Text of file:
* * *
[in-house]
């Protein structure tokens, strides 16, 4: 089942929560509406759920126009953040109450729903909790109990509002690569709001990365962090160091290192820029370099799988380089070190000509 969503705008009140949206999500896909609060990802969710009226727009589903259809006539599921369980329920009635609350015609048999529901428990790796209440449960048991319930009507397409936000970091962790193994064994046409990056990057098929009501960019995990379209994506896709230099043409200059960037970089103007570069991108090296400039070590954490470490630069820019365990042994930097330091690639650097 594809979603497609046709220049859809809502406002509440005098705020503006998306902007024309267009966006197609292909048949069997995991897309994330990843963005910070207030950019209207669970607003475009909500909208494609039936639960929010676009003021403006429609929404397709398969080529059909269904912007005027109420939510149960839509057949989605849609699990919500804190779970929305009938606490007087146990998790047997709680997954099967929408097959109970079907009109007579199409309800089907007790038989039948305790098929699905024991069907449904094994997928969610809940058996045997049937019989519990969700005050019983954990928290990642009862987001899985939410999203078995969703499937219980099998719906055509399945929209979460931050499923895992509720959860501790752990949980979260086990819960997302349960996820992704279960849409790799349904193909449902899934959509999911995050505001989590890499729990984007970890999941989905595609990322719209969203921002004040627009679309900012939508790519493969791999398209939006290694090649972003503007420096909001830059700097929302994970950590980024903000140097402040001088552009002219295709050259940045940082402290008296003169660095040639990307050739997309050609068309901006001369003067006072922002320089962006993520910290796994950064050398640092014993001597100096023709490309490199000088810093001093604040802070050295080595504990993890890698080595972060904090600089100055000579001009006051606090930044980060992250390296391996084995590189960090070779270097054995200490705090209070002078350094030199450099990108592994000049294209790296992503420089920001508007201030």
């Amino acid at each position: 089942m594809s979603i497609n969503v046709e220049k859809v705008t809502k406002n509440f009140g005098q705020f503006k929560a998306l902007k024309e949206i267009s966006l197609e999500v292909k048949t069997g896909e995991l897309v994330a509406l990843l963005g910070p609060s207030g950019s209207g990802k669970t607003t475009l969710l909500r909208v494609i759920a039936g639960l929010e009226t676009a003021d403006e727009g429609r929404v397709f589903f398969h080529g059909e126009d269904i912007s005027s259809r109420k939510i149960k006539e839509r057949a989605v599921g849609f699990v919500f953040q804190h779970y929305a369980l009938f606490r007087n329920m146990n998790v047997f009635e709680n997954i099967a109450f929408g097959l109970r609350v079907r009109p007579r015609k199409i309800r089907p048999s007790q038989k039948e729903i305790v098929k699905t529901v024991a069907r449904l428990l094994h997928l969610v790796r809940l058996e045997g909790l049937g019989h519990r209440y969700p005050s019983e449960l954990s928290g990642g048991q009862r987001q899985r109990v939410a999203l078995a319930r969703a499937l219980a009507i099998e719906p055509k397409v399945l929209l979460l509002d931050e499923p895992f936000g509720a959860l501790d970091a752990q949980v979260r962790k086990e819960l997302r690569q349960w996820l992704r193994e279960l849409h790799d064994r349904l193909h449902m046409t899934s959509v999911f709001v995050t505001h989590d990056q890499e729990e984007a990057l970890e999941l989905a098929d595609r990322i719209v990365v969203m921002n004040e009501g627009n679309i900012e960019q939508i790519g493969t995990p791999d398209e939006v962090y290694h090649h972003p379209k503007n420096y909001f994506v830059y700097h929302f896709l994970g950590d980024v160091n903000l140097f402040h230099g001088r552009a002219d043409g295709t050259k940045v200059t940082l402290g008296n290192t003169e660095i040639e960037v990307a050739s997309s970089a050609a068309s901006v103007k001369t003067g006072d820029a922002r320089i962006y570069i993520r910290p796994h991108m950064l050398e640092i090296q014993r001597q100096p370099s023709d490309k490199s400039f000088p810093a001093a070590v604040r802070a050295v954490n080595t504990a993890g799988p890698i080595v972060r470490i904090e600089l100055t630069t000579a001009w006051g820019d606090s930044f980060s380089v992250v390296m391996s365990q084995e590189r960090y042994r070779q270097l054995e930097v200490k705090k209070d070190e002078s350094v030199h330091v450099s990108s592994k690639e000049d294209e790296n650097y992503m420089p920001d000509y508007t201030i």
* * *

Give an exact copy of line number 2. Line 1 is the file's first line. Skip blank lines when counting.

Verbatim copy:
């Protein structure tokens, strides 16, 4: 089942929560509406759920126009953040109450729903909790109990509002690569709001990365962090160091290192820029370099799988380089070190000509 969503705008009140949206999500896909609060990802969710009226727009589903259809006539599921369980329920009635609350015609048999529901428990790796209440449960048991319930009507397409936000970091962790193994064994046409990056990057098929009501960019995990379209994506896709230099043409200059960037970089103007570069991108090296400039070590954490470490630069820019365990042994930097330091690639650097 594809979603497609046709220049859809809502406002509440005098705020503006998306902007024309267009966006197609292909048949069997995991897309994330990843963005910070207030950019209207669970607003475009909500909208494609039936639960929010676009003021403006429609929404397709398969080529059909269904912007005027109420939510149960839509057949989605849609699990919500804190779970929305009938606490007087146990998790047997709680997954099967929408097959109970079907009109007579199409309800089907007790038989039948305790098929699905024991069907449904094994997928969610809940058996045997049937019989519990969700005050019983954990928290990642009862987001899985939410999203078995969703499937219980099998719906055509399945929209979460931050499923895992509720959860501790752990949980979260086990819960997302349960996820992704279960849409790799349904193909449902899934959509999911995050505001989590890499729990984007970890999941989905595609990322719209969203921002004040627009679309900012939508790519493969791999398209939006290694090649972003503007420096909001830059700097929302994970950590980024903000140097402040001088552009002219295709050259940045940082402290008296003169660095040639990307050739997309050609068309901006001369003067006072922002320089962006993520910290796994950064050398640092014993001597100096023709490309490199000088810093001093604040802070050295080595504990993890890698080595972060904090600089100055000579001009006051606090930044980060992250390296391996084995590189960090070779270097054995200490705090209070002078350094030199450099990108592994000049294209790296992503420089920001508007201030």